Java vs OSGi Class Loading
In this post I’m going to discuss about the difference between traditional Java and OSGi class loading.
Java Class Loaders
A ClassLoader in Java is merely another Java class which is used load class files. The code we write in Java are compiled by javac compiler which turns the .java files into .class files. These class files contain the bytecodes of the code you wrote and then the JVM executes the program using this bytecode in class files.
In this process, ClassLoader plays an important role in loading class files from either file system, network or any other source. Java class loaders follow the following basic principles.
Delegation: forward request of class loading to parent class loader and only loads the class, if parent is not able to find or load class.
Visibility: allows child class loader to see all the classes loaded by parent ClassLoader, but parent class loader can not see classes loaded by child.
Uniqueness: allows to load a class exactly once, which is basically achieved by delegation and ensures that child ClassLoader doesn’t reload the class already loaded by parent.
Furthermore, there are three default class loaders in Java namely Bootstrap, Extension and System/Application class loader.
Bootstrap: Responsible for loading standard JDK class files from rt.jar and it is parent of all class loaders in Java. (JRE/lib/rt.jar)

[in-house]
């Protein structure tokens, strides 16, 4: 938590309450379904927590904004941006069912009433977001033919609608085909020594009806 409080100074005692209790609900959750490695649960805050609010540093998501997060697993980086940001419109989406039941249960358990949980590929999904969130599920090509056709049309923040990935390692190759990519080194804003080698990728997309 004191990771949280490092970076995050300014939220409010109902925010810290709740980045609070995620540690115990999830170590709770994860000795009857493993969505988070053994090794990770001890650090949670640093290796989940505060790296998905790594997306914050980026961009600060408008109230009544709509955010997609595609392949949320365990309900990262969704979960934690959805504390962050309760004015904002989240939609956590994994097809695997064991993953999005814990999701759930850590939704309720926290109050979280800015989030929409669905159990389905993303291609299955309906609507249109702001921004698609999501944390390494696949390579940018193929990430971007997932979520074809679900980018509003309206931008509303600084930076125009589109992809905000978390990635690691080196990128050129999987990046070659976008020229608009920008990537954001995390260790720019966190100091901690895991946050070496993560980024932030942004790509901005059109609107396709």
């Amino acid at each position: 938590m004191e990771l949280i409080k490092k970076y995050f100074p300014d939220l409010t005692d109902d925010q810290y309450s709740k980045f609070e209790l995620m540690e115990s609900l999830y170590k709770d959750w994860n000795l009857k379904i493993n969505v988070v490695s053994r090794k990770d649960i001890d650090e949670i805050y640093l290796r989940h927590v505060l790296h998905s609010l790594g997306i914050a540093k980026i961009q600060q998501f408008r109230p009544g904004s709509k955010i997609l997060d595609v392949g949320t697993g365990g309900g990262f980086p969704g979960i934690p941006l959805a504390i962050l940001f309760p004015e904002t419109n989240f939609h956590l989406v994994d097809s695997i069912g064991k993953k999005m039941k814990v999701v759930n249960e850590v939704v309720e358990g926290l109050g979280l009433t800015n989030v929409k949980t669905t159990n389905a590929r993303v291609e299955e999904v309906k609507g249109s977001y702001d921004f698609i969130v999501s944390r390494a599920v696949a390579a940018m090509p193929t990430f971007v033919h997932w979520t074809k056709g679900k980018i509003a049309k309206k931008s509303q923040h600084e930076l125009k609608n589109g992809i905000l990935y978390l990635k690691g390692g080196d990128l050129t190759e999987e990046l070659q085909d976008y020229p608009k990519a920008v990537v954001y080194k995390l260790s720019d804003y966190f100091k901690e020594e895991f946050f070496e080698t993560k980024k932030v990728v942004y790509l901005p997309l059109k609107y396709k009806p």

Extension: delegates class loading request to its parent, Bootstrap and if unsuccessful, loads class form jre/lib/ext directory or any other directory pointed by java.ext.dirs system property
System: responsible for loading application specific classes from $CLASSPATH environment variable
what is OSGi?
OSGI (Open Service Gateway Initiative) is a Java Framework which facilitates development and deployment of modular software programs. It specifies how to build larger applications from very loosely-coupled components. It improves the way Java classes interact within a single JVM while providing the following features.
- a modified Java classloader which provides fine-grained control over symbolic linking with other code in the same JVM
- a central service registry for decoupling callers of an interface from the interface implementation
- an enhanced version of the java.lang.SecurityManag9er (ConditionalPermissionAdmin)
- a large set of standardized optional services for things like loading configuration-files, publishing events, exposing Java servlets, etc.
The smallest unit of deployable code in OSGi is called a “bundle”. This is a jar file with some additional resources and a manifest file (MANIFEST.MF) which details out on all of the bundle’s contents.
OSGi bundles have the following mandatory properties (defined in the manifest file);
Bundle-SymbolicName: the FQDN (fully-qualified domain name) of the “primary” Java package in the jarfile
Bundle-Version: major.minor.patch version
In addition to the above mentioned mandatory properties, OSGi bundles have the following important optional properties;
Bundle-Activator: name of a class to be notified when bundle is “started”/”stopped”
Import-Package: list of (java-package-name, version-range) that classes in this jarfile expect other bundles to provide.
Export-Package: list of Java packages within this jarfile that external code is allowed to access.
Bundle Life Cycle